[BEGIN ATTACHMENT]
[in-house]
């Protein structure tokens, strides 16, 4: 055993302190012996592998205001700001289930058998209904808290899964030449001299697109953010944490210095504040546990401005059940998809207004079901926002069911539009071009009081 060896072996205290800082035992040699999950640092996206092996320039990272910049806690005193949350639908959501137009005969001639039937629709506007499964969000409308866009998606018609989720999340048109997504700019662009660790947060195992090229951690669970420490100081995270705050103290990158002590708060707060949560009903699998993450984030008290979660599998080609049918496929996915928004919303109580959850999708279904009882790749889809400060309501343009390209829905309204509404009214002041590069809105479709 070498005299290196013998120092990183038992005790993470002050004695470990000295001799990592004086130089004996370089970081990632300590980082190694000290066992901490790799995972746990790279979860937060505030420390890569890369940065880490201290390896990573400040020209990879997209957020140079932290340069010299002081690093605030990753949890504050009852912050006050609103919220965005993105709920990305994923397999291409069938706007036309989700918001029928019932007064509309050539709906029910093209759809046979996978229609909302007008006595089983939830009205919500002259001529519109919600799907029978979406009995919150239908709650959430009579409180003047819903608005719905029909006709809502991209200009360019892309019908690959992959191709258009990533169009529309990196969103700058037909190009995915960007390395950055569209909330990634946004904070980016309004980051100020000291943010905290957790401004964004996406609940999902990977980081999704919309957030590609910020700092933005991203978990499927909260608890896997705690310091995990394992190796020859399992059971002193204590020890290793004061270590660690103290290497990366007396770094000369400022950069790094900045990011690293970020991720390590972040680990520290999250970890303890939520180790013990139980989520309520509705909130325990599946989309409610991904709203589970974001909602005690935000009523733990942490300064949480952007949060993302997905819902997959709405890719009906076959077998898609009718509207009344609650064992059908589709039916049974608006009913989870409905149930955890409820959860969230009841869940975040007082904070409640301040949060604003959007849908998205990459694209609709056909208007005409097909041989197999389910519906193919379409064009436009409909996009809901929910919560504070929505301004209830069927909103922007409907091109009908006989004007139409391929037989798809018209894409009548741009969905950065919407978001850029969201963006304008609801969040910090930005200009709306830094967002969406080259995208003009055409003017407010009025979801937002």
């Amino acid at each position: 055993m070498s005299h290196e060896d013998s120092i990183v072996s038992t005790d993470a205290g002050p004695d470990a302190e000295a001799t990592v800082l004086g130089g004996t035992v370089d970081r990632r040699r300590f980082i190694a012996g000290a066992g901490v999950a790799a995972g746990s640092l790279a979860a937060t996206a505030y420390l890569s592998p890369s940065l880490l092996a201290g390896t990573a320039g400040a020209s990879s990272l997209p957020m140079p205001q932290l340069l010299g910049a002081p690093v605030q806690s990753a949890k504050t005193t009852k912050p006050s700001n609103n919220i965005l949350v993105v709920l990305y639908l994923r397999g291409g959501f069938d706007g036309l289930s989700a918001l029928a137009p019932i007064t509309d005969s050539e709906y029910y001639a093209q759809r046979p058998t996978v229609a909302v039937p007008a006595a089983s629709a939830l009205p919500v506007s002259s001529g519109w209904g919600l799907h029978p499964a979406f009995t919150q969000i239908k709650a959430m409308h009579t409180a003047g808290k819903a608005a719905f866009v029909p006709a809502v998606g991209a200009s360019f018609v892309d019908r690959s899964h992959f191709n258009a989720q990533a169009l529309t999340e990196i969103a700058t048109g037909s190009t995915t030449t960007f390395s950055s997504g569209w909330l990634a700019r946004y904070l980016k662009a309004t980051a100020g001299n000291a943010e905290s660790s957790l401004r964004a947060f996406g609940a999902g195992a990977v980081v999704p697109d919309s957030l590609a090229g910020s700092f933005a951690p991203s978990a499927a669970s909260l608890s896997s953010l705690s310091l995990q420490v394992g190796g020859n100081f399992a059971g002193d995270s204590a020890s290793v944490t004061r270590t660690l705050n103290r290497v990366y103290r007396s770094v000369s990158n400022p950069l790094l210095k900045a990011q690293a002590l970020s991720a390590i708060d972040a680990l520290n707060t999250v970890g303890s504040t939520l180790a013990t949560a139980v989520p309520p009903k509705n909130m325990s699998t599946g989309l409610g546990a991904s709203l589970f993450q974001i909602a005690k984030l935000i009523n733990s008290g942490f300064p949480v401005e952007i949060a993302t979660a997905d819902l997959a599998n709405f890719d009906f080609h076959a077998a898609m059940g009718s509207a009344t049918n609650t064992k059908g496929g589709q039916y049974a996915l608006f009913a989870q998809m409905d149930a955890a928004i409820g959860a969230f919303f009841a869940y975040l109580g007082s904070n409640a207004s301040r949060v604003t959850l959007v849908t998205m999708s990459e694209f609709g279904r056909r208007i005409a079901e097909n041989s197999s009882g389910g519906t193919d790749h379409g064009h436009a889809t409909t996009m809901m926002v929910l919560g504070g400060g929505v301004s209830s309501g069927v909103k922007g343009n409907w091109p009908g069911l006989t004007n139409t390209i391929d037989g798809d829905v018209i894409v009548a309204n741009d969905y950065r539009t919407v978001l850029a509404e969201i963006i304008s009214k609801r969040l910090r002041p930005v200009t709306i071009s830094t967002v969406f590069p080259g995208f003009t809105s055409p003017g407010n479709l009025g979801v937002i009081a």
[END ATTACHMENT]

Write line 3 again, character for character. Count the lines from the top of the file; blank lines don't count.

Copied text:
């Amino acid at each position: 055993m070498s005299h290196e060896d013998s120092i990183v072996s038992t005790d993470a205290g002050p004695d470990a302190e000295a001799t990592v800082l004086g130089g004996t035992v370089d970081r990632r040699r300590f980082i190694a012996g000290a066992g901490v999950a790799a995972g746990s640092l790279a979860a937060t996206a505030y420390l890569s592998p890369s940065l880490l092996a201290g390896t990573a320039g400040a020209s990879s990272l997209p957020m140079p205001q932290l340069l010299g910049a002081p690093v605030q806690s990753a949890k504050t005193t009852k912050p006050s700001n609103n919220i965005l949350v993105v709920l990305y639908l994923r397999g291409g959501f069938d706007g036309l289930s989700a918001l029928a137009p019932i007064t509309d005969s050539e709906y029910y001639a093209q759809r046979p058998t996978v229609a909302v039937p007008a006595a089983s629709a939830l009205p919500v506007s002259s001529g519109w209904g919600l799907h029978p499964a979406f009995t919150q969000i239908k709650a959430m409308h009579t409180a003047g808290k819903a608005a719905f866009v029909p006709a809502v998606g991209a200009s360019f018609v892309d019908r690959s899964h992959f191709n258009a989720q990533a169009l529309t999340e990196i969103a700058t048109g037909s190009t995915t030449t960007f390395s950055s997504g569209w909330l990634a700019r946004y904070l980016k662009a309004t980051a100020g001299n000291a943010e905290s660790s957790l401004r964004a947060f996406g609940a999902g195992a990977v980081v999704p697109d919309s957030l590609a090229g910020s700092f933005a951690p991203s978990a499927a669970s909260l608890s896997s953010l705690s310091l995990q420490v394992g190796g020859n100081f399992a059971g002193d995270s204590a020890s290793v944490t004061r270590t660690l705050n103290r290497v990366y103290r007396s770094v000369s990158n400022p950069l790094l210095k900045a990011q690293a002590l970020s991720a390590i708060d972040a680990l520290n707060t999250v970890g303890s504040t939520l180790a013990t949560a139980v989520p309520p009903k509705n909130m325990s699998t599946g989309l409610g546990a991904s709203l589970f993450q974001i909602a005690k984030l935000i009523n733990s008290g942490f300064p949480v401005e952007i949060a993302t979660a997905d819902l997959a599998n709405f890719d009906f080609h076959a077998a898609m059940g009718s509207a009344t049918n609650t064992k059908g496929g589709q039916y049974a996915l608006f009913a989870q998809m409905d149930a955890a928004i409820g959860a969230f919303f009841a869940y975040l109580g007082s904070n409640a207004s301040r949060v604003t959850l959007v849908t998205m999708s990459e694209f609709g279904r056909r208007i005409a079901e097909n041989s197999s009882g389910g519906t193919d790749h379409g064009h436009a889809t409909t996009m809901m926002v929910l919560g504070g400060g929505v301004s209830s309501g069927v909103k922007g343009n409907w091109p009908g069911l006989t004007n139409t390209i391929d037989g798809d829905v018209i894409v009548a309204n741009d969905y950065r539009t919407v978001l850029a509404e969201i963006i304008s009214k609801r969040l910090r002041p930005v200009t709306i071009s830094t967002v969406f590069p080259g995208f003009t809105s055409p003017g407010n479709l009025g979801v937002i009081a």